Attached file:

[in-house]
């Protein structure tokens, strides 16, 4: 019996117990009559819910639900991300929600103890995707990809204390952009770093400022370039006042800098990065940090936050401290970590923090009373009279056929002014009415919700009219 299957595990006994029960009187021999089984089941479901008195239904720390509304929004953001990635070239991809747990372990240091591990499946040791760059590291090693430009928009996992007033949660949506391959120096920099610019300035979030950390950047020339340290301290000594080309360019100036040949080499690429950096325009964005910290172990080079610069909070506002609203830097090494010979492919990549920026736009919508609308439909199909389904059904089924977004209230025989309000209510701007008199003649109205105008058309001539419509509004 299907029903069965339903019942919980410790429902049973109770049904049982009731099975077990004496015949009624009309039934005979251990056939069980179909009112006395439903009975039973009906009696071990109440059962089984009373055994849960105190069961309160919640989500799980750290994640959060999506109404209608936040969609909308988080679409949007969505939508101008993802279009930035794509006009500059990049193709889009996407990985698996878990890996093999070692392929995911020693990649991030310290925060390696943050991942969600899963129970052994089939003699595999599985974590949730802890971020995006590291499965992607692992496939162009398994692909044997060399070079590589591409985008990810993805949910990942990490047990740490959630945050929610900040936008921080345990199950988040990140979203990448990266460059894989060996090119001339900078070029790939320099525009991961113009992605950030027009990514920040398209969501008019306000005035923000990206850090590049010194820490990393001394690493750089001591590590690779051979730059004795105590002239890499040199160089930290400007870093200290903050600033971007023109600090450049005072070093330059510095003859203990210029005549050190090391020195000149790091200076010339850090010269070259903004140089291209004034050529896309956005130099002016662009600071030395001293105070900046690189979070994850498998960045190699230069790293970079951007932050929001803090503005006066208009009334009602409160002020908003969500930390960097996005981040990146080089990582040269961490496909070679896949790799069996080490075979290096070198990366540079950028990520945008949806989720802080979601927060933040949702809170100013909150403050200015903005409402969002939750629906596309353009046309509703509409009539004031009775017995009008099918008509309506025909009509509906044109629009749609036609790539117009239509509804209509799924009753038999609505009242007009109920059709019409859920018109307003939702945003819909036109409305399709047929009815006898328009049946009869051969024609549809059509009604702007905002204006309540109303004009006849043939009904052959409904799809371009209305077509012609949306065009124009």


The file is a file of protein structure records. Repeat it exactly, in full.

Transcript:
[in-house]
């Protein structure tokens, strides 16, 4: 019996117990009559819910639900991300929600103890995707990809204390952009770093400022370039006042800098990065940090936050401290970590923090009373009279056929002014009415919700009219 299957595990006994029960009187021999089984089941479901008195239904720390509304929004953001990635070239991809747990372990240091591990499946040791760059590291090693430009928009996992007033949660949506391959120096920099610019300035979030950390950047020339340290301290000594080309360019100036040949080499690429950096325009964005910290172990080079610069909070506002609203830097090494010979492919990549920026736009919508609308439909199909389904059904089924977004209230025989309000209510701007008199003649109205105008058309001539419509509004 299907029903069965339903019942919980410790429902049973109770049904049982009731099975077990004496015949009624009309039934005979251990056939069980179909009112006395439903009975039973009906009696071990109440059962089984009373055994849960105190069961309160919640989500799980750290994640959060999506109404209608936040969609909308988080679409949007969505939508101008993802279009930035794509006009500059990049193709889009996407990985698996878990890996093999070692392929995911020693990649991030310290925060390696943050991942969600899963129970052994089939003699595999599985974590949730802890971020995006590291499965992607692992496939162009398994692909044997060399070079590589591409985008990810993805949910990942990490047990740490959630945050929610900040936008921080345990199950988040990140979203990448990266460059894989060996090119001339900078070029790939320099525009991961113009992605950030027009990514920040398209969501008019306000005035923000990206850090590049010194820490990393001394690493750089001591590590690779051979730059004795105590002239890499040199160089930290400007870093200290903050600033971007023109600090450049005072070093330059510095003859203990210029005549050190090391020195000149790091200076010339850090010269070259903004140089291209004034050529896309956005130099002016662009600071030395001293105070900046690189979070994850498998960045190699230069790293970079951007932050929001803090503005006066208009009334009602409160002020908003969500930390960097996005981040990146080089990582040269961490496909070679896949790799069996080490075979290096070198990366540079950028990520945008949806989720802080979601927060933040949702809170100013909150403050200015903005409402969002939750629906596309353009046309509703509409009539004031009775017995009008099918008509309506025909009509509906044109629009749609036609790539117009239509509804209509799924009753038999609505009242007009109920059709019409859920018109307003939702945003819909036109409305399709047929009815006898328009049946009869051969024609549809059509009604702007905002204006309540109303004009006849043939009904052959409904799809371009209305077509012609949306065009124009």